Luckily for me, and thanks to Anne Rice, I was able to get an advance copy of The Wolves of Midwinter, her second Wolf Gift Chronicle novel. As rich in detail and vision as The Wolf Gift, Rice’s newest book is just as full of movement and startling developments as the previous one. Reuben Golding is facing his first Christmas as a werewolf, and he is learning more and more about his new world from the elder werewolves, the Morphenkinder. They are all living together in the amazing house he inherited in Gift, and at first, all seems harmonious – at least, until Reuben discovers he is about to be a father, courtesy of his discarded human fiancé. A chain of events follows that affects Reuben’s whole family; not only his human family, but his wolf family. Events reach a crisis during the best Christmas party ever. This book will be available in October, and it’s Rice at her best.


I approached World Science Fiction Convention (this year held in San Antonio and called LoneStarCon) with some anxiety, since urban fantasy is not held in high regard by science fiction purists. This may be changing. Despite a rocky beginning (I found I was not scheduled for a signing, and the first volunteer I approached about this was rude and unhelpful) I hit gold with my second query. Sara Cooper not only made sure I had a signing, she helped to publicize it, and was charming in the process. And the only other negative thing I have to say about the con is that some writers did not get panels, which was very startling: Dana Cameron and Kevin Hearne, two of the left-outs that I know personally, are not exactly unknowns. Dana has won multiple awards, though admittedly many of these are in mystery. Kevin’s books are enormously popular. At the same time, I appreciate the complexity of scheduling appropriate panel time for such a large and diverse community of writers.


But issues such as these aside, there were microphones that worked, plenty of volunteers to let you know how your panel was doing on timing, other reliable volunteers to organize the signings, and a lovely green room for panelists. I had a great time on my panels, and was blessed with three moderators who really knew their jobs backward and forward: Darlene Marshall on “I Married a Werewolf: Paranormal Romance,” Melinda Snodgrass on “When Hollywood Comes Knocking,” and Seanan McGuire for “When Will Zombies Die?” All three were good-to-stellar at stating the purpose of the panel, keeping the panelists on topic, and sticking to the rules. That makes a huge difference in the success or failure of a panel. I was in very good company on all of them.


Most happy-making was the time I got to spend with three of my best buddies: Toni LP Kelner (now known as Leigh Perry), Dana Cameron, and bff Paula. Enhancing that was the companionship of two of my board moderators, Aislyn and LindsayB. We had a great evening out, and I can’t tell you how heartening it was to see familiar faces in the audience.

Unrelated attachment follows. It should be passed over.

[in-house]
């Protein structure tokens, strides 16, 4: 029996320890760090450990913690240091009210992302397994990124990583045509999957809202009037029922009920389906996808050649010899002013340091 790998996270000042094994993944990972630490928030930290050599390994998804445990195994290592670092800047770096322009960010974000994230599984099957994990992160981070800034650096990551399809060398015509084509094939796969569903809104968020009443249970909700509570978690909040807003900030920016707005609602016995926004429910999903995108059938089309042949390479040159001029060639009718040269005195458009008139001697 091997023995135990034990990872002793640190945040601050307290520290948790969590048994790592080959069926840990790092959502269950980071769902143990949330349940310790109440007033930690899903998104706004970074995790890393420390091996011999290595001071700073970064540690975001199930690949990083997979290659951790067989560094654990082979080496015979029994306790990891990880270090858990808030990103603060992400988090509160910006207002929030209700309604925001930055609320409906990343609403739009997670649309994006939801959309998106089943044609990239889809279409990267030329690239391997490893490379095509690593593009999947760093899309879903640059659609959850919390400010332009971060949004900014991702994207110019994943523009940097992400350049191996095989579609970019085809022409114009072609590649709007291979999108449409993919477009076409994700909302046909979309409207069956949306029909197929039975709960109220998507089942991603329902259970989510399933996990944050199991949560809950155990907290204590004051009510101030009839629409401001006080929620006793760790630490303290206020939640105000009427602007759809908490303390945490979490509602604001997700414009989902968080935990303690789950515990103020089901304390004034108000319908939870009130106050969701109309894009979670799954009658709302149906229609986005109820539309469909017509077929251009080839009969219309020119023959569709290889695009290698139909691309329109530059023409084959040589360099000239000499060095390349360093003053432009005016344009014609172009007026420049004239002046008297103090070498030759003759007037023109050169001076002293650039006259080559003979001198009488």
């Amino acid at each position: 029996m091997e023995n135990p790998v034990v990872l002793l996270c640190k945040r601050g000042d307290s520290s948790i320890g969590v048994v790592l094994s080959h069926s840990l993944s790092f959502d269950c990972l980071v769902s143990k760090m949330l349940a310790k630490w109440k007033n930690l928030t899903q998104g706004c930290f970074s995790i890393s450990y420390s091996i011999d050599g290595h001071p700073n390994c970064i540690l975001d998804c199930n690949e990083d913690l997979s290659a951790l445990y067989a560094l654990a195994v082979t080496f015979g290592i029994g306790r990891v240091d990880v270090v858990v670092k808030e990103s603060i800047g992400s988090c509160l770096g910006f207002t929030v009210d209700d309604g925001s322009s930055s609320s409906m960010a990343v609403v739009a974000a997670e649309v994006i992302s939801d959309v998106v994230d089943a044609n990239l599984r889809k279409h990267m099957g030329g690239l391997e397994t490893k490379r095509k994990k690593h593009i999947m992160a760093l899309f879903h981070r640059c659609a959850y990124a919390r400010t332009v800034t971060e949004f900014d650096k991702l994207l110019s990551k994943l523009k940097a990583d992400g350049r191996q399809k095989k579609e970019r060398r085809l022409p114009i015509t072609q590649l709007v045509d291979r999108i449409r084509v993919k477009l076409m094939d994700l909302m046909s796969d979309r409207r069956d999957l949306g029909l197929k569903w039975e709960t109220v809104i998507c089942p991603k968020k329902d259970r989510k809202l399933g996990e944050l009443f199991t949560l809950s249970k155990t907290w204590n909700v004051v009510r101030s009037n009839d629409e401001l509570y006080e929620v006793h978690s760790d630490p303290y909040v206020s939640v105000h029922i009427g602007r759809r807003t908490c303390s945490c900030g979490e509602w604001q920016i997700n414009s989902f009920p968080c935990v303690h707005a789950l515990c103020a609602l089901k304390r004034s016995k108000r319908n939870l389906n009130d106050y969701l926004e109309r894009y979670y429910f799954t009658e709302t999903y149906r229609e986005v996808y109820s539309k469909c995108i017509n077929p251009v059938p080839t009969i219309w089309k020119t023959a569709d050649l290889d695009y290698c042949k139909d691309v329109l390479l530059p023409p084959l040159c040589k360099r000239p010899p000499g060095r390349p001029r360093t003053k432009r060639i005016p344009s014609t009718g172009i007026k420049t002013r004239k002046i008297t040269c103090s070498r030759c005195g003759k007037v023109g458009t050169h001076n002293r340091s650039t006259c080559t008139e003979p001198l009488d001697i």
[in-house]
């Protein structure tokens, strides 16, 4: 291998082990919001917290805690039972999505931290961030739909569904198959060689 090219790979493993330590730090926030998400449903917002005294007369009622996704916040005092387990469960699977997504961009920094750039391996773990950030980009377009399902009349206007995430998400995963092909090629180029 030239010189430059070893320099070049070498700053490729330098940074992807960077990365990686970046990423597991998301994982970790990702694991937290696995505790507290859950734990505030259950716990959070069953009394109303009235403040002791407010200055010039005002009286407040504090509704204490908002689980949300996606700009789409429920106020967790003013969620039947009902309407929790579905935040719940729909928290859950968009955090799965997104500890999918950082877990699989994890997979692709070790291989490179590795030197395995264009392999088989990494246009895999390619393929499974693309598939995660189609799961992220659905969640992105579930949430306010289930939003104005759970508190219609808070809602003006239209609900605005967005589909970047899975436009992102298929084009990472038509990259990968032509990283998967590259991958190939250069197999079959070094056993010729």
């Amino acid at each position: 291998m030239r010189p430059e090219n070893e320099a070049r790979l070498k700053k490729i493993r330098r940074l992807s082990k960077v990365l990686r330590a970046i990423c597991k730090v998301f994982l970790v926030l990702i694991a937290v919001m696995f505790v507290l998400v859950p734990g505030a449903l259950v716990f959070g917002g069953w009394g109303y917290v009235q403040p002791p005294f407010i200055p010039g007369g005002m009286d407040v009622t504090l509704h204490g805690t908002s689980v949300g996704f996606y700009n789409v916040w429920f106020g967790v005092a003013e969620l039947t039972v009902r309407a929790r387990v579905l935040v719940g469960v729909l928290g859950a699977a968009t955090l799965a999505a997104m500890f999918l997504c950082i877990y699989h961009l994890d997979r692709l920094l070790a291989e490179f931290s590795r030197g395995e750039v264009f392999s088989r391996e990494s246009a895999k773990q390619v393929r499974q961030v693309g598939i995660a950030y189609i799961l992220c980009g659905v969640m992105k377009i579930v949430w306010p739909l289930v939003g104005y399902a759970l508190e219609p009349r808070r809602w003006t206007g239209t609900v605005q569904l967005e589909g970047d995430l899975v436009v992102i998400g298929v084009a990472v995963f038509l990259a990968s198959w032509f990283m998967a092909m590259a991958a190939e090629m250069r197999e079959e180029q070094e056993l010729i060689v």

Adding something about science fiction con audiences: THEY KNOW THEIR STUFF. You cannot fake knowledge at a science fiction con. It’s better to confess ignorance and wait to be enlightened. Especially if you’re with Seanan McGuire . . . because she knows everything. I’m not kidding. She was nominated for about a hundred Hugos. Seriously, I think five. She won one, but I would not have been surprised if she’d come away with all of them. Come the zombie apocalypse, I will head for her. She can probably churn butter and make rifles.


Just to end on a happy note, two of my favorite people have new books this week: Denise Swanson’s newest, MURDER OF A STACKED LIBRARIAN, and Leigh Perry (nope, not Leigh Evans, though she’s great too), who has written the first book in a new series, A SKELETON IN THE FAMILY. For those of you who like traditional mysteries, this is a bonanza week.


— Charlaine

August 10, 2013

Books of the Week:

  • Broken Homes, Ben Aaronovitch
  • Cold Shot to the Heart, Wallace Stroby
  • My Friends Call Me Moon, James Morrow Walton

It’s work pointing out that inspired by our trip to the UK, I’ve also been brushing up on my Agatha Christie. The godmother of mystery was not what we would call a great writer: her characters in any given book were often indistinguishable from her characters in other books. But she was the queen of plotting, and her mind must have been amazing. The vigor and originality of her solutions still has the power to astound.


Ben Aaronovitch and I have the same British agent and publisher, but I didn’t know that when I became a fan of his. I’ve been waiting for Broken Homes for forever, and I was delighted when my publicist in the UK handed me a copy. Though I think the books would be richer if I had a better understanding of the geography of London, that’s no reason not to plunge into Aaronovitch’s world. PC Peter Grant and his co-worker Lesley, two of the few policemen in London who can practice magic, are still working under Nightingale, who must be the oldest police officer in England . . . not that he looks it. A low-income housing tower gone awry, an old enemy with a bone to pick . . . and a shocker of an ending – Broken Homes is a delight.


Wallace Stroby writes noir, as black as noir can be. Cold Shot to the Heart is set among the community of criminals. Crissa Stone, career robbery artist, is trying to get her lover, Wayne, out of jail in Texas. She also wants to buy a house and set down roots. But when a heist in Florida goes wrong, her little house of cards collapses in a series of disasters. This is an unstoppable novel. I wasn’t able to put it down.


My Friends Call Me Moon is James Morrow Walton’s first novel, and there’s maybe too much story for one book; there’s the story of the reporter who’s being threatened in 1958 (Jack Ward), and the long back story of the man he’s interviewing (Will MacMorogh), and the entwined histories of the Jackson family (people of color) and the white MacMoroghs. So there’s a lot going on in Moon, but it’s all told in a genial, intelligent, southern voice, and it’s all interesting. This is a natural choice for readers who enjoy family sagas and slices of history.